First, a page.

Rondeaux fails to detail the outrageous salaries that are paid to Division I football and basketball coaches. The salary that Nebraska pays to head football coach Frank Solich could easily fund men's swimming scholarships for all of the athletes—male or female—who need them. In short, we shouldn't pit male athletes against female athletes when it comes to university budgets.  

It's not just a coincidence that as more colleges pour resources into men's football and basketball programs, the United States' dominance in international men's swimming has ended at the hands of the Australians and others.

Jeff Jotz,
Rahway, New Jersey


I really enjoyed Alisa Solomon's article about women in sports ["Guys and Dollars," April 16], and I think it would be interesting to look at some college athletic programs in this regard. One successful example of the juxtaposition of men's and women's collegiate sports is my alma mater, Hobart and William Smith Colleges in upstate New York. Hobart (for men) and William Smith (for women) are both liberal arts colleges. They share a campus, but have separate dean's offices, admissions offices, student governments, and most importantly, athletic departments.

In the early 1990s, Hobart College wanted its dominant Division III lacrosse team to move up to Division I. Because of the separate athletic departments, the budget to support a Division I lacrosse team came from Hobart, while William Smith athletics was unaffected. William Smith has a very strong and competitive athletic reputation and has been successful because of the separation.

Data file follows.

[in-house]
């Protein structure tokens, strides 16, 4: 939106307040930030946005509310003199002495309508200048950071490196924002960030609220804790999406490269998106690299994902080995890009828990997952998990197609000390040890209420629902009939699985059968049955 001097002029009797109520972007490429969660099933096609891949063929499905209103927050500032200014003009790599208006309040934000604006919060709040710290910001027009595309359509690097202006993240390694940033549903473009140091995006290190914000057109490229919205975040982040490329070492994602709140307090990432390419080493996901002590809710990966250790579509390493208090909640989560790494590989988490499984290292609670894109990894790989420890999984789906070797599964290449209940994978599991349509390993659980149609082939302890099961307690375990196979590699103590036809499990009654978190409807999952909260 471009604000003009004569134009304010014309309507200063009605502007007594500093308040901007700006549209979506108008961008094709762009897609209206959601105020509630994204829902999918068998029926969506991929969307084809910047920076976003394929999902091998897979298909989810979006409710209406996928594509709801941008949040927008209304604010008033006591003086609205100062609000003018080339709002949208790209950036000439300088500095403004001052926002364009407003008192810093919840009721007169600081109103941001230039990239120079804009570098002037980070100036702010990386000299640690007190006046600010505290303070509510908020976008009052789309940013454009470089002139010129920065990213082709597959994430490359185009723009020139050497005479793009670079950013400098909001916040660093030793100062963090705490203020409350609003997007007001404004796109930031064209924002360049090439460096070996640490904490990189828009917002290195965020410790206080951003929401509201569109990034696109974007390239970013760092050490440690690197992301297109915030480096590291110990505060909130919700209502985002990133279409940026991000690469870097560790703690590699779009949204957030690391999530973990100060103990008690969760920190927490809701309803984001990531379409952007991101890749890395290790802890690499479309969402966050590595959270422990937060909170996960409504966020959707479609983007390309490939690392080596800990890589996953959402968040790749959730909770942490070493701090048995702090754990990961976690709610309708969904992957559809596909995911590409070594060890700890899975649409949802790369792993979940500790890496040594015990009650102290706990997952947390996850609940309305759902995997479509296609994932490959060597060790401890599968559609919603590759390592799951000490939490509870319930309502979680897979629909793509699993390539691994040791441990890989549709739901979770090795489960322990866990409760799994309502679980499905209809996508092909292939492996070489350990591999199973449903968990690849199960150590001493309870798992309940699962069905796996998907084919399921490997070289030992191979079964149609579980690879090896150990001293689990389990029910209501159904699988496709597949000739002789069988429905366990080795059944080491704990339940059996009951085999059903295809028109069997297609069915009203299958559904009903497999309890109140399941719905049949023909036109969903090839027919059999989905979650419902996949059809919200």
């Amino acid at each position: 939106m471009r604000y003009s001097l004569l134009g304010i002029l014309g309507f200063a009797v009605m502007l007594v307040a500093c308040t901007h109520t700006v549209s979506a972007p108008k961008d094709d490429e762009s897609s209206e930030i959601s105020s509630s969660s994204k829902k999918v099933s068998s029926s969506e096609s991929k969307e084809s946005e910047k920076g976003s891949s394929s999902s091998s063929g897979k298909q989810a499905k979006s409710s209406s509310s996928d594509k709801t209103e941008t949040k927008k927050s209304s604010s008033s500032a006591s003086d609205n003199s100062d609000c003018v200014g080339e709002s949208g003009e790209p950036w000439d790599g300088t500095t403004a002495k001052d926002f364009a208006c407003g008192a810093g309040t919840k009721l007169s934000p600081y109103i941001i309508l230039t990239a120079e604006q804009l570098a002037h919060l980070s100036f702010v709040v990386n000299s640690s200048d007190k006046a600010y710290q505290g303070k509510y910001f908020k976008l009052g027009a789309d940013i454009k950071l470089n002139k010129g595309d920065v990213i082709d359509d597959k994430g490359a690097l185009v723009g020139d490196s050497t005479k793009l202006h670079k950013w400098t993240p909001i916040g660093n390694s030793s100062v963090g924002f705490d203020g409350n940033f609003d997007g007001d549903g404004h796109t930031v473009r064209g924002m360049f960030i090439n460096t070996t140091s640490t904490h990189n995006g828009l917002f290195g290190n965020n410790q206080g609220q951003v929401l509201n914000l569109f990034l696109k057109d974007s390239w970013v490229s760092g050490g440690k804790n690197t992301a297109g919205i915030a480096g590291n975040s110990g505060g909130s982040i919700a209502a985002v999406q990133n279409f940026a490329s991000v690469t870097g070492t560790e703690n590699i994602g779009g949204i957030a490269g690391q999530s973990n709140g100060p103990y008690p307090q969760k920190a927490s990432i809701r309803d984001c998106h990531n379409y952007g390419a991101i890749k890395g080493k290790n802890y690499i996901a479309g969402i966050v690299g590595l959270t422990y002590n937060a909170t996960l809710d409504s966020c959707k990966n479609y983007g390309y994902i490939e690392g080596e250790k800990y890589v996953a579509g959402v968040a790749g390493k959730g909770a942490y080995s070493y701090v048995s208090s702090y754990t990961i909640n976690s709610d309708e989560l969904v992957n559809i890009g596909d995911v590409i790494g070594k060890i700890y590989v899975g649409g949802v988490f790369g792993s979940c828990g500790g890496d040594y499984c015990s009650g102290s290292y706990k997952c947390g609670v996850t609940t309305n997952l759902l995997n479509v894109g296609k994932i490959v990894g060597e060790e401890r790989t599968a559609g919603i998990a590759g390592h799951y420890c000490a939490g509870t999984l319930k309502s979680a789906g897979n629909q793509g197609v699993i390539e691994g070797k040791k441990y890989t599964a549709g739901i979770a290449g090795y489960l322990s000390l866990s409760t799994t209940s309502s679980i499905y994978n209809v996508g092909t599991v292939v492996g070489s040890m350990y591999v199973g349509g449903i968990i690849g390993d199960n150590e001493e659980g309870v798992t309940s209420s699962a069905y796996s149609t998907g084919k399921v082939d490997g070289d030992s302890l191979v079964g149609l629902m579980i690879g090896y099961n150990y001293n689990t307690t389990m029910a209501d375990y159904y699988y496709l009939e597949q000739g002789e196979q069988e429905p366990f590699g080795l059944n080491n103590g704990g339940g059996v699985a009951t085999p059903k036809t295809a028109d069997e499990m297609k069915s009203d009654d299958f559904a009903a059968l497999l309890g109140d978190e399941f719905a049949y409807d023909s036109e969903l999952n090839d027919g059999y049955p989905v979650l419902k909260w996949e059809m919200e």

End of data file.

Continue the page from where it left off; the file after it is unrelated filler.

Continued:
Meghan McNally,
Washington, D.C.


Although Tricia Romano's article on the the New York electro scene was keenly perceptive on many levels, there is one level that I feel was overlooked—the rich synthpop culture that has always percolated in the New York underground ["Trans-Decade Express," April 9].

Bands like New Clear Sky and Count to Infinity have been creating electronic music that looks forward rather than backward, abandoning the droning, repetitive samples for verses and rich choruses that one cannot stop singing. In listening to this genre of electronic music, it is obvious that it is less about fashion and nostalgia (although the suits these bands wear would say otherwise) and more about artistry and innovation.

Marly Hays,


Tom Tomorrow has been awarded the 2001 Cartooning With a Conscience prize for his satire of the post-9-11 political environment. The prize is given under the auspices of the Hunter College Department of Film & Media Studies and the James Aronson Award for Social Justice Journalism.